Tag Archives: IMF

Could the BRICS New Development Bank usher a New Bipolar Financial World Order?


With the emergence of the New Development Bank, formerly known as the BRICS Development Bank, and the AIIB (Asian Infrastructure Investment Bank), the world is increasingly becoming Bipolar, with China and India together growing as the ‘Eastern power Bloc’ challenging dominance of the Western powers led by the United States. The Bank was created with an idea to counter the dominance of European countries and the U.S. in global financial institutions such as the World Bank and IMF.

Infrastructure is needed in much of still emerging Asia, and by providing the funding to construct it, China and India make stride towards achieving economic and political status at par with the United States. BRICS countries have also created a $100 billion Contingency Reserve Arrangement (CRA), meant to provide additional liquidity protection to member countries during balance of payments problems. The CRA, unlike the pool of contributed capital to the BRICS bank, which is equally shared, is being funded 41% by China, 18% from Brazil, India, and Russia, and 5% from South Africa.

China and India are among the fastest growing Economies in the world. The economies of the five BRICS nations account for almost 30% of global GDP and 40% of the world’s population. BRICS countries produce a third of the world’s industrial products and half of all agricultural goods. Trade between BRICS countries has increased by 70% since the group was established in 2009. Noone can deny the ubiquitous presence of both India and China in the world stage.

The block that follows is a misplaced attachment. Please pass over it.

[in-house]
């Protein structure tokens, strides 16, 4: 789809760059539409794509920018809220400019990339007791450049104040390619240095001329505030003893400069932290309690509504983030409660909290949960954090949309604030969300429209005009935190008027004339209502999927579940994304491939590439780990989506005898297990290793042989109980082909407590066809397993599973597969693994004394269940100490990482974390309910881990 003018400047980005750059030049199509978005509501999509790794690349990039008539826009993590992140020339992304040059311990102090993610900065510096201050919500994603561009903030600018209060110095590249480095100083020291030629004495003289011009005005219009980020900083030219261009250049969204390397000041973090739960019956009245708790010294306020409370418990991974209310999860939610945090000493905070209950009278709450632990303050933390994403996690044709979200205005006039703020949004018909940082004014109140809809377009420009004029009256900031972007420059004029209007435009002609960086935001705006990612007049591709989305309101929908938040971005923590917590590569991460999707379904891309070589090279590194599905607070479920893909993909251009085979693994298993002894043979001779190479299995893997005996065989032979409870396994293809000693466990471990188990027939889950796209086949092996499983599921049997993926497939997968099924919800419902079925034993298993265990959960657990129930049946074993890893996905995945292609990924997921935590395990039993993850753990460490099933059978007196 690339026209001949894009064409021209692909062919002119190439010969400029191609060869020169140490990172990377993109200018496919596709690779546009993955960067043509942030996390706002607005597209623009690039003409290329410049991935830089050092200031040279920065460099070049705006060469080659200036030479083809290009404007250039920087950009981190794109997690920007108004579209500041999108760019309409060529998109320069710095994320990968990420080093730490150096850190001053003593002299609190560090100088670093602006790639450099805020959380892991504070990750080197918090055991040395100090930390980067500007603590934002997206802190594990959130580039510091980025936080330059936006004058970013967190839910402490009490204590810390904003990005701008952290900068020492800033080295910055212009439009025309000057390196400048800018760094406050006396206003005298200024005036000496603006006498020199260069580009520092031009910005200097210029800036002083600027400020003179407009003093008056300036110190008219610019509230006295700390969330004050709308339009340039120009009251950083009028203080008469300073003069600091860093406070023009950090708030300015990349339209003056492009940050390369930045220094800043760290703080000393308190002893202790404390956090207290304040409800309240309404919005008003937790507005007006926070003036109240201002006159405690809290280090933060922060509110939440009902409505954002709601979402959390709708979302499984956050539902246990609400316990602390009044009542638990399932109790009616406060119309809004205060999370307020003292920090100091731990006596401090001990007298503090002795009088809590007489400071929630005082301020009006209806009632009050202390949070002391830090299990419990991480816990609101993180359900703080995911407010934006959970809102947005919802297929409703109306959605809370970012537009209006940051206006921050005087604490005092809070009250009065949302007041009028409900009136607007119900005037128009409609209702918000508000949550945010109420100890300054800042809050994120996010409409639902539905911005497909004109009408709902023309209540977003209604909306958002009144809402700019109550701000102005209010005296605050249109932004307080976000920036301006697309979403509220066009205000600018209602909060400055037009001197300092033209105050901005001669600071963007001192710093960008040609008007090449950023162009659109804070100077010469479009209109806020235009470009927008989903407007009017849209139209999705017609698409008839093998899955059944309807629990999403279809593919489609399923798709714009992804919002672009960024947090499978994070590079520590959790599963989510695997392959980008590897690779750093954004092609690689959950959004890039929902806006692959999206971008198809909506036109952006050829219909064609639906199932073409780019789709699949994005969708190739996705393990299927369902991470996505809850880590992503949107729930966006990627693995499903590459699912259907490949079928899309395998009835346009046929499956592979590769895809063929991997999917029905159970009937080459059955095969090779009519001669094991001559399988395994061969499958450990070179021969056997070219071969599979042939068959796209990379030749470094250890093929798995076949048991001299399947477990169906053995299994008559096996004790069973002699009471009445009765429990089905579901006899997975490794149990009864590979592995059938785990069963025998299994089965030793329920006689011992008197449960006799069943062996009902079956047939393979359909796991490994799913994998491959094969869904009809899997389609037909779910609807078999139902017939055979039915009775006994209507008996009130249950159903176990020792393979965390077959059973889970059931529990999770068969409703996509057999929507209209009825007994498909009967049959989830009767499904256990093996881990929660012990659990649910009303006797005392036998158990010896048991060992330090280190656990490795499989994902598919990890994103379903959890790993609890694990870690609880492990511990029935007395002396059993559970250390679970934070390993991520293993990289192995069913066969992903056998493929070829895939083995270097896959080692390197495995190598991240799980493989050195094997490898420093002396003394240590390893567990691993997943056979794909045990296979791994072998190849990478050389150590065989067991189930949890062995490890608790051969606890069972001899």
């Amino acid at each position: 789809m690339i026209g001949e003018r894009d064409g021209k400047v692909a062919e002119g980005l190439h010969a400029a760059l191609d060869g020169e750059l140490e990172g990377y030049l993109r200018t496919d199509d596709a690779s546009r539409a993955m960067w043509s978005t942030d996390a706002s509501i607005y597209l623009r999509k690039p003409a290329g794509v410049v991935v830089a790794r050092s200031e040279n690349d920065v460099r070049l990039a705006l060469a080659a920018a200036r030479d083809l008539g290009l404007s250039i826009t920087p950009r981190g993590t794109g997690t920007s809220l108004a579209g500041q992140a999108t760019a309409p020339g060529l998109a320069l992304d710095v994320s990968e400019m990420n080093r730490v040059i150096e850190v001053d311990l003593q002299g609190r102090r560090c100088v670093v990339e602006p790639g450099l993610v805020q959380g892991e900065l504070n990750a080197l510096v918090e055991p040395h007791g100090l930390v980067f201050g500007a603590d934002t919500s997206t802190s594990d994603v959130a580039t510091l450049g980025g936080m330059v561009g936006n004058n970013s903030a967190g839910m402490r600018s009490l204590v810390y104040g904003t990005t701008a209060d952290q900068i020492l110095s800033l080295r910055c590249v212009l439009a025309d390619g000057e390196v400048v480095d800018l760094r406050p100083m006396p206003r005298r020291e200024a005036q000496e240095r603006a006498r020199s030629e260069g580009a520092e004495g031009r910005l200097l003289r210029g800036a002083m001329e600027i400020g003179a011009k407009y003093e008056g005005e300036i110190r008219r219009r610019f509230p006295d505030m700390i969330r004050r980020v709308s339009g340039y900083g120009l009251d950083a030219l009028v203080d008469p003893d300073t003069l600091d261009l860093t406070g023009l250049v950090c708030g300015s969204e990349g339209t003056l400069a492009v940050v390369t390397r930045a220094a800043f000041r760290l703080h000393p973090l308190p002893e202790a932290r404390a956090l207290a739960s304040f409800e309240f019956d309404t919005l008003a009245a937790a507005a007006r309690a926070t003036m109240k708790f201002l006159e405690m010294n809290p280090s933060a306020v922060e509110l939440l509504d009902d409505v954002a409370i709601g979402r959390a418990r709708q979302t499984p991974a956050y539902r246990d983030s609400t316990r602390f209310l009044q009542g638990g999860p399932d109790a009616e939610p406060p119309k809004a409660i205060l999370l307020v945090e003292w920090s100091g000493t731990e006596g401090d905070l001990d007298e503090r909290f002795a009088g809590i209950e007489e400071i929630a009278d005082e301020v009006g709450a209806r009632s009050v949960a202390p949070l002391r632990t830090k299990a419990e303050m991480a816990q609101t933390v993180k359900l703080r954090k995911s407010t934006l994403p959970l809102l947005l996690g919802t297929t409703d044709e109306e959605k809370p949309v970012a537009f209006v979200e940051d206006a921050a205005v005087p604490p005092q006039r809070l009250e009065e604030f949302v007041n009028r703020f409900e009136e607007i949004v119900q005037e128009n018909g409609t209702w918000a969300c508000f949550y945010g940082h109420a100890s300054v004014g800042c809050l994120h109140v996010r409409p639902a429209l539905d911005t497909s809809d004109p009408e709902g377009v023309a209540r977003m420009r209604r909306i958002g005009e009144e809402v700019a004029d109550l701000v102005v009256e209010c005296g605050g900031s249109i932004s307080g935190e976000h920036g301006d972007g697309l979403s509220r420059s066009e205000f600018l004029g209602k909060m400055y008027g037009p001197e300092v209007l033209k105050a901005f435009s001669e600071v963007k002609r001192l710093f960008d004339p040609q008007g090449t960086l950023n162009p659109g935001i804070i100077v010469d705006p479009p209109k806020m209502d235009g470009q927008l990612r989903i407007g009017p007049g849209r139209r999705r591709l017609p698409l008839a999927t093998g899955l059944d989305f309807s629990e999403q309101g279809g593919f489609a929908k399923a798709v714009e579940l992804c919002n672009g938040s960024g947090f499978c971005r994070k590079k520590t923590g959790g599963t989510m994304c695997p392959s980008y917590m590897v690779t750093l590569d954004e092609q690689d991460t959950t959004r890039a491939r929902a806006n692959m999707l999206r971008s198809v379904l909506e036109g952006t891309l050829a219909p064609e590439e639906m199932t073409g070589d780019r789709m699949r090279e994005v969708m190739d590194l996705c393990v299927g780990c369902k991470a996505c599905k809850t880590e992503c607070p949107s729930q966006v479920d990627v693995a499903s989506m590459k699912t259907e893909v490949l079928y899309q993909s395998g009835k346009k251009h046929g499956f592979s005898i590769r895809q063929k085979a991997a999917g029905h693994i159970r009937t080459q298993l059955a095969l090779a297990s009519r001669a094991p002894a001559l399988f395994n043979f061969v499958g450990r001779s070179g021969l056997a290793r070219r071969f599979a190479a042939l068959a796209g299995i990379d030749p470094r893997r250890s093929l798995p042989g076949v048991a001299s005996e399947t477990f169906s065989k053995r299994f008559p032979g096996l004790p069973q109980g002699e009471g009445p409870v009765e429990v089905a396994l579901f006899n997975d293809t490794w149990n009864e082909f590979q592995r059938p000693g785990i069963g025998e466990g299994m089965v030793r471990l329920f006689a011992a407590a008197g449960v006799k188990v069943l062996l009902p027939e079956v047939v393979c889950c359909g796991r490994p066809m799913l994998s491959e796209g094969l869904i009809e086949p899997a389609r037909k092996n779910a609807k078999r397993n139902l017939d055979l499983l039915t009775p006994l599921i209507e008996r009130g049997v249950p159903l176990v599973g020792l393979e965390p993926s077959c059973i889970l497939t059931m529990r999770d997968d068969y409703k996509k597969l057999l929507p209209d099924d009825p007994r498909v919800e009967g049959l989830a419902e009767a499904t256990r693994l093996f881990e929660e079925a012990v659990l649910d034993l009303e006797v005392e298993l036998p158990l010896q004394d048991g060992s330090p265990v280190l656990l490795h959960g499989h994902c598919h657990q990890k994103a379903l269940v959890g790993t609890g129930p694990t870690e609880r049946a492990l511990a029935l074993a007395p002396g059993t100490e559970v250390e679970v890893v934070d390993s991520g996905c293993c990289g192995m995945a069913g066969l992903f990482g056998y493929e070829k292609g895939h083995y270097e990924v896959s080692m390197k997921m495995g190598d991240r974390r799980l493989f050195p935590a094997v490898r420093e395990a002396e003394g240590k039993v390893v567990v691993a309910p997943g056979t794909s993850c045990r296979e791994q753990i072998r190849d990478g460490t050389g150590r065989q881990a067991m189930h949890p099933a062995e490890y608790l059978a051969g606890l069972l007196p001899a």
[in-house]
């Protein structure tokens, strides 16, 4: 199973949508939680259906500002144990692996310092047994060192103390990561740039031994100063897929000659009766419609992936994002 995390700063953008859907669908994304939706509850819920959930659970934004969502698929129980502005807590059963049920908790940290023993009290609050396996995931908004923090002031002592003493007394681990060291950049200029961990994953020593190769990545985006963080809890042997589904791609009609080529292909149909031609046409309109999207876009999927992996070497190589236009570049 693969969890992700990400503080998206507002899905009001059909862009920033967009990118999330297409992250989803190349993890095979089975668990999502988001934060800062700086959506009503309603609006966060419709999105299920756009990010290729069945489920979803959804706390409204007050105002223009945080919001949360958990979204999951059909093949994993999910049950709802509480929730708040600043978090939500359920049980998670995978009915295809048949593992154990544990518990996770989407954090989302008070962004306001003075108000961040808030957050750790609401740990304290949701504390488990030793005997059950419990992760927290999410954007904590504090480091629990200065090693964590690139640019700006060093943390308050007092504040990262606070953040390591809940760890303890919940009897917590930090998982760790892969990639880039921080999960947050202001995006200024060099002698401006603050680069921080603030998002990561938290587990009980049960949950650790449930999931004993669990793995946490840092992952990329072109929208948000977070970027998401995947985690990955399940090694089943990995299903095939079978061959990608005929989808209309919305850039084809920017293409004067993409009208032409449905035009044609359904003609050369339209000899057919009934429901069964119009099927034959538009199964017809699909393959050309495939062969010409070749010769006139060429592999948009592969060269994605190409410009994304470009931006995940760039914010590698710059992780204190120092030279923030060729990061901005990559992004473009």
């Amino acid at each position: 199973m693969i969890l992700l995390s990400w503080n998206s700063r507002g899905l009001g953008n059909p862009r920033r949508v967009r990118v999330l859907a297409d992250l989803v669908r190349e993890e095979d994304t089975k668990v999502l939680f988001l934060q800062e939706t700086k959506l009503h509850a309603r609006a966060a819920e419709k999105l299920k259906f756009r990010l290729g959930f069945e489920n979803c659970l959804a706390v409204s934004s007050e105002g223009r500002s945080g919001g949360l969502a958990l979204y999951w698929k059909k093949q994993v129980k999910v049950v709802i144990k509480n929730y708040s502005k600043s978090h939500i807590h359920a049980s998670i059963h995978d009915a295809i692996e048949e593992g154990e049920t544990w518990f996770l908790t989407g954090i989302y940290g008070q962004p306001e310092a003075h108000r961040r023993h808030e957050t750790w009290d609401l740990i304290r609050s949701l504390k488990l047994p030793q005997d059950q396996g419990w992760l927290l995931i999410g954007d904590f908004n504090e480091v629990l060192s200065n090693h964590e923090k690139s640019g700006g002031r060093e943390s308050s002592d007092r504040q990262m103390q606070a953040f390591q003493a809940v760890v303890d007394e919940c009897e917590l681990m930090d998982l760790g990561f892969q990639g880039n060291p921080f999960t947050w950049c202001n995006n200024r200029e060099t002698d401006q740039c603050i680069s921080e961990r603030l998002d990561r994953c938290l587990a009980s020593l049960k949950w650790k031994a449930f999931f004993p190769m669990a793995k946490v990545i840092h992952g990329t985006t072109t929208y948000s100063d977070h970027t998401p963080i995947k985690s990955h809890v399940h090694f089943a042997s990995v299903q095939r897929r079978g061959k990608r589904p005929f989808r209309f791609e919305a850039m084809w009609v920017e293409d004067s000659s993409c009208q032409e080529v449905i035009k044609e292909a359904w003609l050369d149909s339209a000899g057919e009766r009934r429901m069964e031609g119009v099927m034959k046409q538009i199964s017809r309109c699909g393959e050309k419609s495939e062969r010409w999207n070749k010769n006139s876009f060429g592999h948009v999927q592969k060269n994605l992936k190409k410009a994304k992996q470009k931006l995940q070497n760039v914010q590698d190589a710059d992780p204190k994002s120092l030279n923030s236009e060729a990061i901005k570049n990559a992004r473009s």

Besides, China has recently proposed the IMF to add its currency Renminbi as a reserve currency as part of the Special Drawing Rights (SDRs).This move has the potential to shift the global economy toward a bipolar order with two dominant reserve currencies-the U.S. Dollar and the Chinese Renminbi.

In the past IMF has been accused of practicing ‘one-size-fits-all’ approach and imposing liberalization indiscriminately even on those countries where financial institutions were not well-developed. IMF conditionalities allegedly ruined several developing economies. The World Bank along with the WTO has advocated protectionism against industries of the developing countries while protecting interests of the developed countries, such as the recent Agreement on Agriculture, which stipulates reduction of export subsidies on agricultural produce on which livelihoods of the poor in the developing countries depend.

Emergence of this new ‘Eastern power Bloc’ will motivate the IMF and the World Bank to function more normatively, democratically, and efficiently, in order to promote the reforms of international financial system as well as it will lead to democratization of international relations.

China is also undertaking ambitious project to build Maritime Silk Route connecting all major ports across South, South-East and Central Asia through land and sea to boost its trade and gain strategic importance. The initiative will push each economy to advance toward the goal of setting up deep integration of markets, multi-level communication, efficient network of land, sea and air passages, and closer cultural exchanges.

Recently India has also been accorded full membership of the Shanghai Cooperation Organisation (SCO) along with Pakistan at its Ufa summit held in Russia. SCO membership to India will have significant benefits from Economic point of view. It will open up trade, energy sector and strategic transit routes between India and Russia, Central Asia, China. As Iran has observer status in the SCO, it will serve as a platform for India to boost trade through the Iranian ports of Bandar Abbas and Chabahar. These ports are considered as India’s gateway to Central Asia through International North-South Transport Corridor (INSTC).